Fishing for world peace and safety

October 1, 2006 By    

My first real vacation in seven years was a fishing trip this summer in the Canadian wilderness with some diverse and distinguished individuals.

 Jay Johnston
Jay Johnston

Included in the group was a former vice president of the United States, several captains of industry, a distinguished Air Force officer and F-16 pilot/trainer, a Peace Corp veteran and a few sons and grandsons.

One of the unique characteristics of the group was that a majority came from humble beginnings. All were independently successful in their own fields of endeavor and their successes were founded in strength through adversity.

We said grace before each dinner and lied about fishing as we ate.

After dinner, our host, a successful food-manufacturing CEO, would hold court at the big round table. We addressed subjects such as overcoming adversity, leadership ethics, world peace and which world leaders have had the greatest impact on where we are today.

The first night, the topic was: What advice would you have for the younger members regarding the key to your success? The former vice president spoke to the higher virtues of doing what is right when faced with a dilemma. The largest industrial captain spoke to the virtues of succeeding while serving others. One member spoke of being in the right place at the right time. I referenced learning to soar with your strengths.

The second evening, the topic changed to: Overcoming adversity. Each adult in the group shared an experience that helped define them as authentic pioneers of prosperity and productivity. The young folks in the group learned a great deal about the grit it takes to succeed with authenticity, rather than risk the loss of your integrity or reputation.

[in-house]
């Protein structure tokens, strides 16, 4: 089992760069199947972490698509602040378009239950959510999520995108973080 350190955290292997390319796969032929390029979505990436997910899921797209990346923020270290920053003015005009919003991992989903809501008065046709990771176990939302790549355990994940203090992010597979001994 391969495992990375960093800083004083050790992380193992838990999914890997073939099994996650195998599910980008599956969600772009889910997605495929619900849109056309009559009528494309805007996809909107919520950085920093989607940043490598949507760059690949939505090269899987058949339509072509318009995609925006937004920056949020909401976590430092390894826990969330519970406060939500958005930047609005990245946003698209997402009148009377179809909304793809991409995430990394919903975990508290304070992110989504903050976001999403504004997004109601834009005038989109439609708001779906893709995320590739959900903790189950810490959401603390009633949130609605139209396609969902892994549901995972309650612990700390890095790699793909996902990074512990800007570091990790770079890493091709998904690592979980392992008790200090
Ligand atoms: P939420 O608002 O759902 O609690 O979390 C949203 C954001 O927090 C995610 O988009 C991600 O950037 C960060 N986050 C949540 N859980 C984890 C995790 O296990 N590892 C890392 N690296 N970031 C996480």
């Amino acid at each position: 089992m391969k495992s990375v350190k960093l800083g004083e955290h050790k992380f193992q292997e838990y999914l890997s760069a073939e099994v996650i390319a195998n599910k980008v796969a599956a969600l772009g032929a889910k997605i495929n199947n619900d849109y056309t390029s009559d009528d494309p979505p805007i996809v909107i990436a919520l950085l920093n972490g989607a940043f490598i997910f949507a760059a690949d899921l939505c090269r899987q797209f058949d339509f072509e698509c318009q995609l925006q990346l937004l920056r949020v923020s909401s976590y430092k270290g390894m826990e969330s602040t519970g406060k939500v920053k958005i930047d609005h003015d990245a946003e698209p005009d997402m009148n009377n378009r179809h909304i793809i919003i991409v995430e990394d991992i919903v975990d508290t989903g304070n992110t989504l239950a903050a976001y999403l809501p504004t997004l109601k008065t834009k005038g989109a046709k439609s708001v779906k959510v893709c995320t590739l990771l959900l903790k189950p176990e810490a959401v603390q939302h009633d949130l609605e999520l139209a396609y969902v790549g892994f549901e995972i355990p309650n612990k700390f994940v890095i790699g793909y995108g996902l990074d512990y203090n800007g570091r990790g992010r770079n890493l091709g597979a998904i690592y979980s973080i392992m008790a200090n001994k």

The third night, we were assigned NATO countries and each of us had to propose a solution to the Middle East war. To our chagrin, we could not agree on a solution, which underlined the complexity of the issues and the problem. Everyone agreed U.S. oil interests were a dominating factor.

The fourth evening, we were each asked to name the person we felt has had the greatest impact on changing the United States and the world. Two in the group had met Harry Truman personally. His character and strength were discussed at length.

One chose a seasoned world traveler named Gorbachev for his dismantling of Russia in the name of prosperity and peace. Another chose John F. Kennedy for his leadership ability. Osama Bin Laden was mentioned. I suggested Bill Gates. The groans were thunderous, yet, as the evening wore on, many agreed I had a point. That was the neat thing about this experience. We could each speak our minds and defend our positions without regard for possible disagreement, or each other’s economic status or political prowess.

The experience was humbling, exhilarating and inspiring. We each shared what we felt was important in life, for each other and for the young folks in the group.

The one common theme on leadership and success kept coming down to “always do what is right when faced with a difficult choice” – which is also great advice for achieving safe growth.

At your next safety meeting, ask each attendee to share an example of a work situation that involved doing the right thing in the face of adversity, confusion or indifference.

You will be surprised at the results of those conversations.

Once you hook those great safety ideas, reel them in and protect the bottom line.

And that is how I spent my vacation fishing for world peace and safety.

Jay Johnston ( is president of Jay Johnston & Associates, specializing in insurance, safety and leadership strategies specifically tailored for propane marketers. He can be reached at 952-253-2710.

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